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SunCHem process turns microalgae into natural gas

By Damir Beciri
18 September 2012

sunchem-process-1Researchers from the École polytechnique fédérale de Lausanne (EPFL) and the Paul Scherrer Institute managed to develop a bioreactor which uses microorganisms to produce methane gas. The technology could be used in sustainable and decentralized production of biosynthetic natural gas from microalgae – thus avoiding the use of  crops and lessening the need for fertile land used in food production.

Developed by Christian Ludwig and his team from the Paul Scherrer Institue and EPFL, the technology shows great promise since algae have one notable advantage over other sources of biomass – they generate far more dry matter compared to other sources. In favorable conditions, they can generate 30-55 tons of dry matter per hectare per year – five to ten times more than sources such as corn, soy, or sugar cane.

“Growing algae consume CO2 from the atmosphere. As it transforms, it re-emits the CO2 but in a concentrated form that we might be able to sequester and store, for example, underground. This system also produces renewable biogas, thus avoiding the problem of competition with food crops”, said Ludwig. “And above all, they can be cultivated without soil, simply in bioreactors exposed to sunlight, thus avoiding the use of fertile croplands that are needed for food production.”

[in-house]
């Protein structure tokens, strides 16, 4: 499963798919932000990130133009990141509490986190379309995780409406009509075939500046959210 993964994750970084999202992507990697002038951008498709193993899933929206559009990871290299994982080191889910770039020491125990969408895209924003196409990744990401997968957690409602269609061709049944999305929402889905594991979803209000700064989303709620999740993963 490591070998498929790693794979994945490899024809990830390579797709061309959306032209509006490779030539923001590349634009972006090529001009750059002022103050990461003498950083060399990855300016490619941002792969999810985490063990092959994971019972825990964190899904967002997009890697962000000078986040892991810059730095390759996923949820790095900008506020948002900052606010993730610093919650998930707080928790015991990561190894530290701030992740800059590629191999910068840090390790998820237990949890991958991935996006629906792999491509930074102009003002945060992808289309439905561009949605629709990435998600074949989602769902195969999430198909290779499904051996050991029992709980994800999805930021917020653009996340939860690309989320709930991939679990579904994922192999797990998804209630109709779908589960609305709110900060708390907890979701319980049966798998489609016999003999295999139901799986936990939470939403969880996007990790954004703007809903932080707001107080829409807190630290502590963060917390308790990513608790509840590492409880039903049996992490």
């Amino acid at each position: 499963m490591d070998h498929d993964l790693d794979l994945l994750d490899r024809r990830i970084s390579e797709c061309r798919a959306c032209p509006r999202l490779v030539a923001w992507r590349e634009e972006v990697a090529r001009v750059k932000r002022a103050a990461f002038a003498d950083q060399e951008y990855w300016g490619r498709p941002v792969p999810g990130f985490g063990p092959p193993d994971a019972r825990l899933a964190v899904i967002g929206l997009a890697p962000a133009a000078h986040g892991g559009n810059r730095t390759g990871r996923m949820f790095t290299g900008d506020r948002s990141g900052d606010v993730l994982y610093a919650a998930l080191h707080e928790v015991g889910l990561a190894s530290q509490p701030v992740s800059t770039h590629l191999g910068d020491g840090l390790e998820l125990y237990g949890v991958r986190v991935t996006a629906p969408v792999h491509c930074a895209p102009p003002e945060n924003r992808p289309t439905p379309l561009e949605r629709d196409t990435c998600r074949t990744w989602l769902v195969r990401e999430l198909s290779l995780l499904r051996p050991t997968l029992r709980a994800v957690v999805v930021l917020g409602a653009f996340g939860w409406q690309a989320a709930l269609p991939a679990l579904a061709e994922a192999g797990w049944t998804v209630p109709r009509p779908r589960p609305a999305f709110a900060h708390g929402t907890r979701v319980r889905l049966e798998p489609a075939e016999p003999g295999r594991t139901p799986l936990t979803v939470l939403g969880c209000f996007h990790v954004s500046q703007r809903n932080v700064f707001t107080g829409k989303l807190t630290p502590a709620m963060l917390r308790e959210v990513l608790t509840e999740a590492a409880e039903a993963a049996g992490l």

Named SunCHem, process transforms the algal biomass into methane via catalytic hydrothermal gasification. The yield of this process where the biomass produced in these “photo-bioreactors” can be transformed into natural gas is 60-70%.

“This device doesn’t require any solvents and can use non-potable water”, said Mariluz Bagnoud, a scientist from EPFL’s Institute of Environmental Engineering. “In addition, the nutritive elements the algae need, such as phosphorus, are recycled in the process and re-injected into the culture medium. It is an important breakthrough because these resources are limited, too.”

SunCHem process allows improvements in terms of transport and use, since it can simply be injected into an existing gas distribution network and be used decentralized production in smaller clusters. That makes it suitable for use in Switzerland – a country which will depend on its natural gas power plants as it enters a transitional phase of abandoning nuclear power.

For more information, visit the SunCHem project webpage, where you can find annual reports of its development, as well as short project description.

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